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Charts of the Week
December 1, 2023

Indebted companies and the rate-pause consensus

This week’s edition begins with an assessment of global futures markets, indicating that the “rate pause” is assumed around the world. We also chart US inflation and EU nations in recession. We correlate China’s exports with slumping business confidence in the West and create a dashboard to examine corporate debt using FactSet data.
articles in this chart pack
Usama Karatella
Siwat Nakmai
Karl-Philip Nilsson
Denys Liutyi
Keith Campbell
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Futures markets agree: the hiking cycle has ended (except in Japan)

Is the global interest-rate “pause” here? Communications from central banks are trending that way: {{nofollow}}Federal Reserve Governor Christopher Waller said policy is “well-positioned,” while {{nofollow}}Bundesbank President Joachim Nagel said the inflation outlook is “encouraging.” 

Futures markets, meanwhile, are almost unanimous in suggesting we have seen our last rate hike. 

This chart tracks various futures markets (SONIA, ESTR and Fed funds, for instance) to show the rate path priced in by different central banks.  Not only is the current level seen as the peak rate in most cases, the long-awaited “pivot” to cuts is priced in for 2024 – something Nagel and others have signaled is too early to contemplate. (Interestingly, the Reserve Bank of Australia is seen as staying on hold for slightly longer than its peers.)

As ever, the big outlier is Japan. As we’ve written before, it’s the last central bank with negative rates, and “lift-off” is expected next year.


A simultaneous slump for Western sentiment and Chinese exports

We’ve previously written about China’s disappointing exports. This chart links that performance to worsening sentiment in the country’s predominant export markets.

We’ve created “Chinese Importer PMI” (the blue line, and the right-hand axis) by compiling purchasing managers index readings in China’s biggest markets: the US and the European Union (about 40 percent of the weighting when combined) but also Japan and the ASEAN nations. It also includes Hong Kong, which re-exports Chinese goods.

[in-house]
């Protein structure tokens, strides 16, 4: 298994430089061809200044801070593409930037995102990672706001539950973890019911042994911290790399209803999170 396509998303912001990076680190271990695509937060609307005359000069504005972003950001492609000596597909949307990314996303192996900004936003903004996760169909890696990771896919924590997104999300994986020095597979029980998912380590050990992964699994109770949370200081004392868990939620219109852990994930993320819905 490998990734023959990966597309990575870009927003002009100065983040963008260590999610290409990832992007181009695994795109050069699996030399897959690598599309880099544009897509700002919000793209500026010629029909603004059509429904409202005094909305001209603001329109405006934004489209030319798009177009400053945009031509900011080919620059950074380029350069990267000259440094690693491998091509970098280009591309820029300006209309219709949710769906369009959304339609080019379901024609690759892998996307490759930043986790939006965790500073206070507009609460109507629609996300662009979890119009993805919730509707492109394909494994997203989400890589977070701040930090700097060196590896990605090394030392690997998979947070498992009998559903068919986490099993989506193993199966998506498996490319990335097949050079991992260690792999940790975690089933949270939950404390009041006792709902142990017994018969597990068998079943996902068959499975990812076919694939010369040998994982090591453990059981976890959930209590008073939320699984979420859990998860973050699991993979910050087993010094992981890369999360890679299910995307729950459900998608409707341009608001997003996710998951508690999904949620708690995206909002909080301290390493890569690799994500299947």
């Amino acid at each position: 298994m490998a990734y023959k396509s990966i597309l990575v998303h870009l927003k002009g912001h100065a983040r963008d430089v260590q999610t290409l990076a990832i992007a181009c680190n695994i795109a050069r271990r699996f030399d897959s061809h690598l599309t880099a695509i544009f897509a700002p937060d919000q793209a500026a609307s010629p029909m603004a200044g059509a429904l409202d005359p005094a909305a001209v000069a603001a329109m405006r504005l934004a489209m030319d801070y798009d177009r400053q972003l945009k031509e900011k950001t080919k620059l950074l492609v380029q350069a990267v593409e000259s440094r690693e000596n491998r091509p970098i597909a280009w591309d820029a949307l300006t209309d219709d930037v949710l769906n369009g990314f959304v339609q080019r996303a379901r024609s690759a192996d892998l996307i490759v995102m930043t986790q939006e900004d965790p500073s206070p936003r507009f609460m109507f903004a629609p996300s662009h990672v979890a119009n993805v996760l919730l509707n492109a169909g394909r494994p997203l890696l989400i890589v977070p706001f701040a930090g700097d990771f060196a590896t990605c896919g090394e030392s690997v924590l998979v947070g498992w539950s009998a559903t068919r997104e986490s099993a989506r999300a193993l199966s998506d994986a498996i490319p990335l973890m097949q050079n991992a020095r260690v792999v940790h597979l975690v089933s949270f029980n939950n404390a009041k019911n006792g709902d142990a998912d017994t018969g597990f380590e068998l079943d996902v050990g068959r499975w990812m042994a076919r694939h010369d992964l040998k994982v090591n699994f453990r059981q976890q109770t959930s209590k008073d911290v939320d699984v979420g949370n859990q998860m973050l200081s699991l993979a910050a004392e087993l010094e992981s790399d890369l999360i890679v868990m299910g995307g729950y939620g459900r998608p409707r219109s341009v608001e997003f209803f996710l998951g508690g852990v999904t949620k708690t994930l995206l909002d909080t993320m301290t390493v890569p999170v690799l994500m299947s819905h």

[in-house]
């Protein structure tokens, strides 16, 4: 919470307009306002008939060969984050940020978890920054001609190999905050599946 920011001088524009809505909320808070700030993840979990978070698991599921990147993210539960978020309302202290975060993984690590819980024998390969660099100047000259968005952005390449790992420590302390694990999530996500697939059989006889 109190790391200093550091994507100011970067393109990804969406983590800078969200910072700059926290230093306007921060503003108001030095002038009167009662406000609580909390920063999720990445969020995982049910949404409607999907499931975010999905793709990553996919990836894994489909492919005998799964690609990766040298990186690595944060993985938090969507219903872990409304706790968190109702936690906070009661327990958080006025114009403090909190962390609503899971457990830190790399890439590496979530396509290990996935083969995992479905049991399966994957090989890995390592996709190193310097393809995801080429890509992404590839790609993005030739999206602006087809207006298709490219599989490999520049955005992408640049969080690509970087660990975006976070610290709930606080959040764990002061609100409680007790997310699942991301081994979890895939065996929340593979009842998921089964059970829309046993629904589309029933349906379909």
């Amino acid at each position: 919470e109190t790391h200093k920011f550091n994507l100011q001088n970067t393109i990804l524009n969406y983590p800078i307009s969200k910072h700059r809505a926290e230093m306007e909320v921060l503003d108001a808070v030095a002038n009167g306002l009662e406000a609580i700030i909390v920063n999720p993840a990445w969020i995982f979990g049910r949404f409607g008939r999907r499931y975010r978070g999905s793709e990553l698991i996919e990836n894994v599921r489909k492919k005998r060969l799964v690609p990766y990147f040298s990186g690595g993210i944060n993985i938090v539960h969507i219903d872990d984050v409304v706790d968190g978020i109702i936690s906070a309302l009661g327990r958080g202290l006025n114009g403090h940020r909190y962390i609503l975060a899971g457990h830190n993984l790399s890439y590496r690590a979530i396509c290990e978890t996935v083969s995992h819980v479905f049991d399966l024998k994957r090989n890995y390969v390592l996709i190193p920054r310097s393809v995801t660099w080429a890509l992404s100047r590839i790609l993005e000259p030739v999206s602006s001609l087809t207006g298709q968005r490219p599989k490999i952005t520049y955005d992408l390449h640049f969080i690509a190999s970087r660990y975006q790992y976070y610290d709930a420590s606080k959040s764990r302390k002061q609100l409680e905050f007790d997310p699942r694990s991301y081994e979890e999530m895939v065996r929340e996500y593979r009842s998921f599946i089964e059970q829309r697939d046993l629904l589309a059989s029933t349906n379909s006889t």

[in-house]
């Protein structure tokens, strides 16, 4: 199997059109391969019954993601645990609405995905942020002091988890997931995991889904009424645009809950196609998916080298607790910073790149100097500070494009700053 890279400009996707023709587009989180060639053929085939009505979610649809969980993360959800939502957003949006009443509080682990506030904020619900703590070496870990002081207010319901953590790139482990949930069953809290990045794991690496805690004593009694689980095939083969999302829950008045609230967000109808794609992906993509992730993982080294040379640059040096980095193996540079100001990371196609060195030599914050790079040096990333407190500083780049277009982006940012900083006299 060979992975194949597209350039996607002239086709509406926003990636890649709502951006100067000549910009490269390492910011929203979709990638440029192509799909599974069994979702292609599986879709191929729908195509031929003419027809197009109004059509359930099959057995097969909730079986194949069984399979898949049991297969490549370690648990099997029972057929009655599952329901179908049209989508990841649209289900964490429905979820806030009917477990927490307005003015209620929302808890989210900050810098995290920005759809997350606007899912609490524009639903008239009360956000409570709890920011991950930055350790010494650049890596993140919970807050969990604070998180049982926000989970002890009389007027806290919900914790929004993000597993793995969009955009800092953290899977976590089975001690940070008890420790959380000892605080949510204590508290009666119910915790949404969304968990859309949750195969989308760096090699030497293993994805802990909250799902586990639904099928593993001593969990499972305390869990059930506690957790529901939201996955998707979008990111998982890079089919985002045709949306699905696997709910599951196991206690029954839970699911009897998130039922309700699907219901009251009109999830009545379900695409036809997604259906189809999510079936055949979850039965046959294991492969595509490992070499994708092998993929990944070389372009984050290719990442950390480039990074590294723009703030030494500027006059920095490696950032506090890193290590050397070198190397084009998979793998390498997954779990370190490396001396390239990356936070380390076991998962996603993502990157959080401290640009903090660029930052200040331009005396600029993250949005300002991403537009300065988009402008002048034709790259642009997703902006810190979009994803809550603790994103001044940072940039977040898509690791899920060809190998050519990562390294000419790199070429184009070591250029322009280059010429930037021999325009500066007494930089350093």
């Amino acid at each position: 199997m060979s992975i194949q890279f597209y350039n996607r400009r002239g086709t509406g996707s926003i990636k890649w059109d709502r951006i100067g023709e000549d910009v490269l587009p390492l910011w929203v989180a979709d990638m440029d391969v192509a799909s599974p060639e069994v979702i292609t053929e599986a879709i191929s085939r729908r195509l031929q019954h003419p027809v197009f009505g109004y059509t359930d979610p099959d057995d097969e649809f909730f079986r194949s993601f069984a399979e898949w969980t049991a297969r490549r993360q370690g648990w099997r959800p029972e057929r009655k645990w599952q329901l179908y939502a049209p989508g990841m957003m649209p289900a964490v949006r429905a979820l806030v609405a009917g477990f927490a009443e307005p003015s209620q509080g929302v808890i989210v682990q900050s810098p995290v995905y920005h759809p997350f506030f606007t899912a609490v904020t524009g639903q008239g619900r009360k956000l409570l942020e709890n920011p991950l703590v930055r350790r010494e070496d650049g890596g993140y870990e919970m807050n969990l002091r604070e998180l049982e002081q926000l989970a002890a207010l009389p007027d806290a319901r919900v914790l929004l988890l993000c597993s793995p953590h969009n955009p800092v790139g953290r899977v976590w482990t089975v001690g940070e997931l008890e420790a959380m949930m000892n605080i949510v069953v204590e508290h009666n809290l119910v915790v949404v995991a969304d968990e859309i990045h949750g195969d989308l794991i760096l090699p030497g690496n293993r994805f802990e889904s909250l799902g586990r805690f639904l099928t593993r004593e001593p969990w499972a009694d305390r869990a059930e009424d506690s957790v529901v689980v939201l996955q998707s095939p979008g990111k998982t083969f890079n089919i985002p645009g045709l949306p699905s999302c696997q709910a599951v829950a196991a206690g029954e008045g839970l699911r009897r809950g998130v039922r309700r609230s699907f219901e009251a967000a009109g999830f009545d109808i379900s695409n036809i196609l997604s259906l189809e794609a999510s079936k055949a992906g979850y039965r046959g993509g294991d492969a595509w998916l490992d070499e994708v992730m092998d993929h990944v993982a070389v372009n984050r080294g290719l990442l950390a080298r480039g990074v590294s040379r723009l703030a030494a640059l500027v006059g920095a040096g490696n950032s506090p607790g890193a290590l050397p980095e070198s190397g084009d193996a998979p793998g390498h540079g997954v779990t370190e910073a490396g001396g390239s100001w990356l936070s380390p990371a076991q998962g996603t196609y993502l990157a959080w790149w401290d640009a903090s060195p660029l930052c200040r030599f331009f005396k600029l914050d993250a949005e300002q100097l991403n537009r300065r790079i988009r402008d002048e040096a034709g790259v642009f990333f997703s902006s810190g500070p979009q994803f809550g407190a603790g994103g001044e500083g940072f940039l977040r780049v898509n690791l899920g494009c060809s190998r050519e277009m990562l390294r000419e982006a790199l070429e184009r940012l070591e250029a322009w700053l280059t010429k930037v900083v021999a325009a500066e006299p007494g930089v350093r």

The PMI, a measure of sentiment among manufacturing executives, indicates contraction when it’s under 50 – where we are today. It has tracked the year-on-year rate of change in Chinese exports reasonably closely since the pandemic. 


A corporate dashboard for debt-laden AT&T using FactSet

We’re returning to a theme: corporate debt burdens {{nofollow}}after the historic increase in borrowing costs.

The FactSet Connector simplifies the integration of comprehensive company, financial, and portfolio data into the Macrobond platform. We used it to highlight {{nofollow}}US telecoms giant AT&T in this dashboard, but it could be easily applied to many companies.

This heat map uses FactSet’s Fundamentals data to shed light on the evolution of AT&T’s financial health across the last three years. It looks across four broad categories: Leverage (rows 1-4); debt-servicing capacity (rows 5-6); profitability (rows 7-8); and liquidity position (row 9).

The “heat” in the map describes how each quarterly observation ranks in the last five years of data for that metric.  Broadly, AT&T’s leverage metrics have improved after flashing bright red two years ago.


More of the EU enters recession – technically, at least

The term {{nofollow}}“technical recession” refers to two consecutive quarters of negative economic growth. Economists consider other measures to assess whether a nation is “truly” in recession, given the vagaries of revised data and sometimes tiny quarterly moves. Nonetheless, the march of technical recession across Europe on this heat map gives cause for concern. 

Almost all of the third-quarter figures have trickled in from across the European Union. Sweden has joined the Netherlands, Austria, Denmark, Czechia and Estonia in technical recession. 

Germany’s economic malaise has seen Europe’s industrial engine dip in and out of contraction over the past two years, but avoid technical recession – for now.


US inflation: the importance of the base effect

The “base effect” refers to the importance of the year-earlier figure when considering a year-on-year analysis. Put another way, it’s important to be mindful of an outsized surge or drop a year earlier; the month-on-month trend might be more meaningful.
This chart points out the help that base effects can give to US inflation readings, considering that the worst of the price surge took place in 2022. It charts scenarios for year-on-year inflation figures, assuming different month-on-month trends.

Even if the month-on-month change is marginally positive, the year-on-year figure might still decelerate – as the purple line shows.

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